Denmark had a team of all geldings at the World Equestrian Games (Digby, Clearwater, Casmir and Seduc), however they sent the famous breeding stallion Don Schufro to the 2008 Olympics under rider Andreas Helgstrand. This year Helgstrand may be bringing another stallion, Tacolando Triple R, who was trained to Grand Prix by American Robert Dover. Helgstrand and Tacolando were put on the first Danish Olympic long list released this past December.
Much of the hype about this year’s Olympics has focused on the competition between two black stallions: Totilas and Uthopia. The latter is a shoe-in for the British team with his rider Carl Hester. Mr. Hester was on the British team at both the 2004 and 2000 Olympics. In his first Olympics he rode a stallion, the Dutch-bred Argentille Gullit, but they did not place very highly. This time around he’s sitting on a horse that is the British Grand Prix record-holder (with an 83.29%). If this pair continues as they are they could be the ones to take the wind out of Totilas’ sails.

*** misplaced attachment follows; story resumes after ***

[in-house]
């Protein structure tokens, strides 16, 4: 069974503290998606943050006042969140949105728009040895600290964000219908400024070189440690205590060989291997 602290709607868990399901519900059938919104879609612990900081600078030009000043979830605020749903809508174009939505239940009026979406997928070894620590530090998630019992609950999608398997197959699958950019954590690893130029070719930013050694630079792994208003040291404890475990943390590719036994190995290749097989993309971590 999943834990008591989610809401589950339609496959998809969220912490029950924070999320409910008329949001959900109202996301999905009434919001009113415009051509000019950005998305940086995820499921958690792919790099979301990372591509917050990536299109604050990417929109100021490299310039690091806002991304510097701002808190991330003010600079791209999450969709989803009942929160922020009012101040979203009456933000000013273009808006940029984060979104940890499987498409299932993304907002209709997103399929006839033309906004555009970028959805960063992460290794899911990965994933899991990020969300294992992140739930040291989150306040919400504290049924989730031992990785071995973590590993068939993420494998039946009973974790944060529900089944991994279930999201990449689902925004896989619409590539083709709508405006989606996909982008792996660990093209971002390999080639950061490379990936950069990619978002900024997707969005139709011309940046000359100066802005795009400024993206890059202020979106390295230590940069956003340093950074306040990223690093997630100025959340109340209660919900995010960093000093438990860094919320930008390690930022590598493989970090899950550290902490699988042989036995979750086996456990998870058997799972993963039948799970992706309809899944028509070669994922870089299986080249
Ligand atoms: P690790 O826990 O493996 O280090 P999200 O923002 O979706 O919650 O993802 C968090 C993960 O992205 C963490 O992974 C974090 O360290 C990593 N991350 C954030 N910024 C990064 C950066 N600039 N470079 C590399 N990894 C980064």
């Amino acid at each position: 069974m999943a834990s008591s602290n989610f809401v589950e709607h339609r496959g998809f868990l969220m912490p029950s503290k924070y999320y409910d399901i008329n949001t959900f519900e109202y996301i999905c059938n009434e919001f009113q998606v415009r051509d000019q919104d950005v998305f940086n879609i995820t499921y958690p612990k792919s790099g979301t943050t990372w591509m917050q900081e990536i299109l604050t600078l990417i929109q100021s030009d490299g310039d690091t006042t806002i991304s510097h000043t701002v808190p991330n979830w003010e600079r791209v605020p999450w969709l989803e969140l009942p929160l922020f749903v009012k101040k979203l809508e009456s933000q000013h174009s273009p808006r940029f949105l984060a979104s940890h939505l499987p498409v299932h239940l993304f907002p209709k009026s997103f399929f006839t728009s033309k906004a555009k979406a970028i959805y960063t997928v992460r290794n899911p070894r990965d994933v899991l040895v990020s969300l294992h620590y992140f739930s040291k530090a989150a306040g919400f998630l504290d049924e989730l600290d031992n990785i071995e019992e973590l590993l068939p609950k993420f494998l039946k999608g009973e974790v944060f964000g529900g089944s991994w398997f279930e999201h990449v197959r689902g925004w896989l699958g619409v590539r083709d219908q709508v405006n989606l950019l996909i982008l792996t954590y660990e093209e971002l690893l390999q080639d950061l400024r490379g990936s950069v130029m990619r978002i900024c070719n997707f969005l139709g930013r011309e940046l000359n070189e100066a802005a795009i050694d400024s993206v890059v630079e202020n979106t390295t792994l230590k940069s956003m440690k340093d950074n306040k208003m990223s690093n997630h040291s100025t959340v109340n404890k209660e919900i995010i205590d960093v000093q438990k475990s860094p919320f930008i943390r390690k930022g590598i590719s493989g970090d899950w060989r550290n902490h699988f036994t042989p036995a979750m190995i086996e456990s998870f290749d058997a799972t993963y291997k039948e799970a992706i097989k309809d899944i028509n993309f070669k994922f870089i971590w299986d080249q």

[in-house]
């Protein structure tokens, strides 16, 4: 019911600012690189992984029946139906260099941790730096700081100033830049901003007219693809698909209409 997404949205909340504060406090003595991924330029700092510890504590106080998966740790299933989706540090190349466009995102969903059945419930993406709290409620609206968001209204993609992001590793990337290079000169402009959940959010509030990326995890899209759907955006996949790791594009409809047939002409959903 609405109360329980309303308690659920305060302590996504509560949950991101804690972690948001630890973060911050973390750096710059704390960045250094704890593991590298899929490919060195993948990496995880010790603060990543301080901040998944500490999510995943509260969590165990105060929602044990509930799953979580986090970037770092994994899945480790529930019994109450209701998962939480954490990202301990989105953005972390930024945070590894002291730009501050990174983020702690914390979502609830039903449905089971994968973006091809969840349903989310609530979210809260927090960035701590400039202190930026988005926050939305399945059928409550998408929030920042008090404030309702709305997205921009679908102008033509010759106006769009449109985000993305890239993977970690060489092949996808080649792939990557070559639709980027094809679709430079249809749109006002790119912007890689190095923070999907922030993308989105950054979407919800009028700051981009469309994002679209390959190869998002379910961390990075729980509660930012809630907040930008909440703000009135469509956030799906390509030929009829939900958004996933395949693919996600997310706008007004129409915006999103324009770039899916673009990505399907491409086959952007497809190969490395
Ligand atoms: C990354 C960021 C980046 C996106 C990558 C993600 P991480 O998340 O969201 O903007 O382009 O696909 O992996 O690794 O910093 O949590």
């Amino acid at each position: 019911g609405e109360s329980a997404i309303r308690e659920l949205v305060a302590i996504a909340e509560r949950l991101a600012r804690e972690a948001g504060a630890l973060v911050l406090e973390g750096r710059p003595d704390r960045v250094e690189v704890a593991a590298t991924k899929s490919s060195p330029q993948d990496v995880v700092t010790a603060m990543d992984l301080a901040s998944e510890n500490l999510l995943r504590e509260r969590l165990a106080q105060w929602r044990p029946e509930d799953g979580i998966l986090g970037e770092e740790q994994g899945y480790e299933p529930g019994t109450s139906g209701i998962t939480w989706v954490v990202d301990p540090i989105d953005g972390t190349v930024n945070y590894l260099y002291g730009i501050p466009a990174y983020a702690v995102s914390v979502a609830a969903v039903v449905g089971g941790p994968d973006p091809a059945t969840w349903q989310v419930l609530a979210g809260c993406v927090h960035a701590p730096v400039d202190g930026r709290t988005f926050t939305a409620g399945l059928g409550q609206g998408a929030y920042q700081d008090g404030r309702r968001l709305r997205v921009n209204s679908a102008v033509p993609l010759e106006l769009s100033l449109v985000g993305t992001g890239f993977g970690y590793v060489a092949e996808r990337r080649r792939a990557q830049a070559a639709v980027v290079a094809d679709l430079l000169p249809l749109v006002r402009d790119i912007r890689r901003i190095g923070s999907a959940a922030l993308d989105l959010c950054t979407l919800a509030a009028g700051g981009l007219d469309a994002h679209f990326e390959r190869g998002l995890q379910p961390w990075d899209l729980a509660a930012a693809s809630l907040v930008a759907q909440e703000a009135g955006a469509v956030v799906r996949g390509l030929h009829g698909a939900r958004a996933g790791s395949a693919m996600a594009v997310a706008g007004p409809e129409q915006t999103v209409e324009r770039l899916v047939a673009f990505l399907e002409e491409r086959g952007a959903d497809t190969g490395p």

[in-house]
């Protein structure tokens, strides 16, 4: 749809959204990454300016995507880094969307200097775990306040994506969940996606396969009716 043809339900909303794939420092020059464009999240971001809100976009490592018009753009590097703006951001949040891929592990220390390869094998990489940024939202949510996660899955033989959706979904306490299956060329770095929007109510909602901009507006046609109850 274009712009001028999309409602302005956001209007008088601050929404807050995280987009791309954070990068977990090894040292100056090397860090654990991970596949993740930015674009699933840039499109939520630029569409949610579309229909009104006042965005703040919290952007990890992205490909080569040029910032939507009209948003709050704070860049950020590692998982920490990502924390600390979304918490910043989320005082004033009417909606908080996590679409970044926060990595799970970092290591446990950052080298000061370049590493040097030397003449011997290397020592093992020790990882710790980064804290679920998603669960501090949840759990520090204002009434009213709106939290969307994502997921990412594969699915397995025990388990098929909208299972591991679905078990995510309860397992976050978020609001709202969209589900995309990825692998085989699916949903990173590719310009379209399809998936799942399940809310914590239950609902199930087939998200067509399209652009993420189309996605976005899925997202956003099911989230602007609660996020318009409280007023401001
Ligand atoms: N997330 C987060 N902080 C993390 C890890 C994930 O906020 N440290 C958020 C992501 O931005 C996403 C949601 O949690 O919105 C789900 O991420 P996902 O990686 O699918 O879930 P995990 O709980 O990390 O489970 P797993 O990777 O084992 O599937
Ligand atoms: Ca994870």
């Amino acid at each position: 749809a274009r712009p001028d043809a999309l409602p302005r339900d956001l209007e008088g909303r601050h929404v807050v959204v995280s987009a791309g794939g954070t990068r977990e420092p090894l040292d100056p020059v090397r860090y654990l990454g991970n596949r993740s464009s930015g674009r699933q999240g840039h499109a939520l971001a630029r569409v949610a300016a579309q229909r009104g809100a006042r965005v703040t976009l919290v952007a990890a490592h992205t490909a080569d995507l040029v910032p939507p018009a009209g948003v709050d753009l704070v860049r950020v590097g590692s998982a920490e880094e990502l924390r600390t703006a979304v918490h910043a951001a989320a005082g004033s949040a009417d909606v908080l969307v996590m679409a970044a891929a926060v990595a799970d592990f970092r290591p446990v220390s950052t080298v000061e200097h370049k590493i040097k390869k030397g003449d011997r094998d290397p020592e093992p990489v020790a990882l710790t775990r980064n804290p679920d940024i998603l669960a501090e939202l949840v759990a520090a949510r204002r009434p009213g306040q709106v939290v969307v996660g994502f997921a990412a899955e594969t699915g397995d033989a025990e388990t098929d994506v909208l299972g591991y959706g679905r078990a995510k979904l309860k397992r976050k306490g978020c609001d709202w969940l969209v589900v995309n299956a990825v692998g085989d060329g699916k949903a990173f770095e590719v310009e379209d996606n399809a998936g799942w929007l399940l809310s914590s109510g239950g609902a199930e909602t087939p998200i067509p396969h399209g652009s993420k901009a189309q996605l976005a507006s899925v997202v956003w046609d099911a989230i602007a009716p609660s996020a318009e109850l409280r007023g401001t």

Which of course brings us to the most famous dressage stallion, or more accurately the most famous dressage horse, of all time. He needs no introduction and there isn’t very much left to say about him. Except in the case of injury, Totilas will undoubtedly be representing Germany at the Olympics in August. In addition to the Dutch-bred stallion, there are also two German-bred stallions vying for the team. The first is the Westfalian-licensed Damon Hill NRW. This striking liver chestnut recently returned to rider Helen Langehanenberg, who rode him to the 5-year old World Champion title in 2005. The duo has been performing extremely well and recently came in second at the 2012 World Cup with the massive score of 85.214%. Another German stallion—the Holsteiner Le Noir, ridden by the admirable Uta Graf—is another possible team member. Le Noir has not achieved the same scores as the other two, however he is an accurate competitor and with an experienced rider.